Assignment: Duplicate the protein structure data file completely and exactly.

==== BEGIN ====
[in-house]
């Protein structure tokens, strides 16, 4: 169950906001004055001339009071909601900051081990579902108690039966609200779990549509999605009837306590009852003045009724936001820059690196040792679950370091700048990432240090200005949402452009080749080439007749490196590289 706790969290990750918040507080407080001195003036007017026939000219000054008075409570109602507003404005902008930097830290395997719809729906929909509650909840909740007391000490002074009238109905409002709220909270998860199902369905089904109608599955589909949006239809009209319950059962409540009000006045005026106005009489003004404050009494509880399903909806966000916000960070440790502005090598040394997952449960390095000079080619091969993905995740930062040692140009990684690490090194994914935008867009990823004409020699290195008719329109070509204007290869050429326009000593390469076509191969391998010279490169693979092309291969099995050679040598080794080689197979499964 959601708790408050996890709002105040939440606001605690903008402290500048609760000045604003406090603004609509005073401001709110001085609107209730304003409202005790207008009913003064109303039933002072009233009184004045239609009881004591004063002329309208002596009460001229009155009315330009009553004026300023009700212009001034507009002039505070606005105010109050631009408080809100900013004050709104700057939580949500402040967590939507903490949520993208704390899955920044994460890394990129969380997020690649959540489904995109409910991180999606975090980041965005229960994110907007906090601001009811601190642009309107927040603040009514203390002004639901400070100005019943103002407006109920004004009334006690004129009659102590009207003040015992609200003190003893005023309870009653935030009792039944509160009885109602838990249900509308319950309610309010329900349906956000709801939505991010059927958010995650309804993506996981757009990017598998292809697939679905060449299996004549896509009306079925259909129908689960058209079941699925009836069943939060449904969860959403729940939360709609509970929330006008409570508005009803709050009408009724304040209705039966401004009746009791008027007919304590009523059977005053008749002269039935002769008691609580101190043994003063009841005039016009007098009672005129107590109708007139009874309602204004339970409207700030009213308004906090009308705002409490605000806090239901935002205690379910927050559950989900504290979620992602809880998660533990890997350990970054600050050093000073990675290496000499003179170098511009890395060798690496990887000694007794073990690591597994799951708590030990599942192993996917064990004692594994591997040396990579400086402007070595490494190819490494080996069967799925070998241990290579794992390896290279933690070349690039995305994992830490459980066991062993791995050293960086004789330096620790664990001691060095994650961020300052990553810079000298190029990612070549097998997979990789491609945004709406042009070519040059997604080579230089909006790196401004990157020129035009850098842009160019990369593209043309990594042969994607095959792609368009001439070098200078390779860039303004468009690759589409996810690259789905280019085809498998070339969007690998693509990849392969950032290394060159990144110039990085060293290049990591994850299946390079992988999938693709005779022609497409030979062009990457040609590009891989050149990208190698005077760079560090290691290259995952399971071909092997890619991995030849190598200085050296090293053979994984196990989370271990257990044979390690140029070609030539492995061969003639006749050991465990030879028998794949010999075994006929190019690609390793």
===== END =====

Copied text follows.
[in-house]
């Protein structure tokens, strides 16, 4: 169950906001004055001339009071909601900051081990579902108690039966609200779990549509999605009837306590009852003045009724936001820059690196040792679950370091700048990432240090200005949402452009080749080439007749490196590289 706790969290990750918040507080407080001195003036007017026939000219000054008075409570109602507003404005902008930097830290395997719809729906929909509650909840909740007391000490002074009238109905409002709220909270998860199902369905089904109608599955589909949006239809009209319950059962409540009000006045005026106005009489003004404050009494509880399903909806966000916000960070440790502005090598040394997952449960390095000079080619091969993905995740930062040692140009990684690490090194994914935008867009990823004409020699290195008719329109070509204007290869050429326009000593390469076509191969391998010279490169693979092309291969099995050679040598080794080689197979499964 959601708790408050996890709002105040939440606001605690903008402290500048609760000045604003406090603004609509005073401001709110001085609107209730304003409202005790207008009913003064109303039933002072009233009184004045239609009881004591004063002329309208002596009460001229009155009315330009009553004026300023009700212009001034507009002039505070606005105010109050631009408080809100900013004050709104700057939580949500402040967590939507903490949520993208704390899955920044994460890394990129969380997020690649959540489904995109409910991180999606975090980041965005229960994110907007906090601001009811601190642009309107927040603040009514203390002004639901400070100005019943103002407006109920004004009334006690004129009659102590009207003040015992609200003190003893005023309870009653935030009792039944509160009885109602838990249900509308319950309610309010329900349906956000709801939505991010059927958010995650309804993506996981757009990017598998292809697939679905060449299996004549896509009306079925259909129908689960058209079941699925009836069943939060449904969860959403729940939360709609509970929330006008409570508005009803709050009408009724304040209705039966401004009746009791008027007919304590009523059977005053008749002269039935002769008691609580101190043994003063009841005039016009007098009672005129107590109708007139009874309602204004339970409207700030009213308004906090009308705002409490605000806090239901935002205690379910927050559950989900504290979620992602809880998660533990890997350990970054600050050093000073990675290496000499003179170098511009890395060798690496990887000694007794073990690591597994799951708590030990599942192993996917064990004692594994591997040396990579400086402007070595490494190819490494080996069967799925070998241990290579794992390896290279933690070349690039995305994992830490459980066991062993791995050293960086004789330096620790664990001691060095994650961020300052990553810079000298190029990612070549097998997979990789491609945004709406042009070519040059997604080579230089909006790196401004990157020129035009850098842009160019990369593209043309990594042969994607095959792609368009001439070098200078390779860039303004468009690759589409996810690259789905280019085809498998070339969007690998693509990849392969950032290394060159990144110039990085060293290049990591994850299946390079992988999938693709005779022609497409030979062009990457040609590009891989050149990208190698005077760079560090290691290259995952399971071909092997890619991995030849190598200085050296090293053979994984196990989370271990257990044979390690140029070609030539492995061969003639006749050991465990030879028998794949010999075994006929190019690609390793």